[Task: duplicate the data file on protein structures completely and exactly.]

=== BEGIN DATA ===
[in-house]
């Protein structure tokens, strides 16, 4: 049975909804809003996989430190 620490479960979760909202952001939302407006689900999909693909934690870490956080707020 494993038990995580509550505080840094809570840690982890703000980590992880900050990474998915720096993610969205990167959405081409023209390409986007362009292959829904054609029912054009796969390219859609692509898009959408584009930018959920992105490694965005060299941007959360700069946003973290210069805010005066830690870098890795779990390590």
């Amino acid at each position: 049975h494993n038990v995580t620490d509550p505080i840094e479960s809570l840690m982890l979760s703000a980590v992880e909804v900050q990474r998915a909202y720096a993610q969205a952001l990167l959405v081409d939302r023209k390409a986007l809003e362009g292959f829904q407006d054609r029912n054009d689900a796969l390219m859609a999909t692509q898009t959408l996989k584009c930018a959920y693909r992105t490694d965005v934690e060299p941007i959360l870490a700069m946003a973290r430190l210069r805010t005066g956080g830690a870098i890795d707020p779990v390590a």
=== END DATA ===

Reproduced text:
[in-house]
């Protein structure tokens, strides 16, 4: 049975909804809003996989430190 620490479960979760909202952001939302407006689900999909693909934690870490956080707020 494993038990995580509550505080840094809570840690982890703000980590992880900050990474998915720096993610969205990167959405081409023209390409986007362009292959829904054609029912054009796969390219859609692509898009959408584009930018959920992105490694965005060299941007959360700069946003973290210069805010005066830690870098890795779990390590």
């Amino acid at each position: 049975h494993n038990v995580t620490d509550p505080i840094e479960s809570l840690m982890l979760s703000a980590v992880e909804v900050q990474r998915a909202y720096a993610q969205a952001l990167l959405v081409d939302r023209k390409a986007l809003e362009g292959f829904q407006d054609r029912n054009d689900a796969l390219m859609a999909t692509q898009t959408l996989k584009c930018a959920y693909r992105t490694d965005v934690e060299p941007i959360l870490a700069m946003a973290r430190l210069r805010t005066g956080g830690a870098i890795d707020p779990v390590a």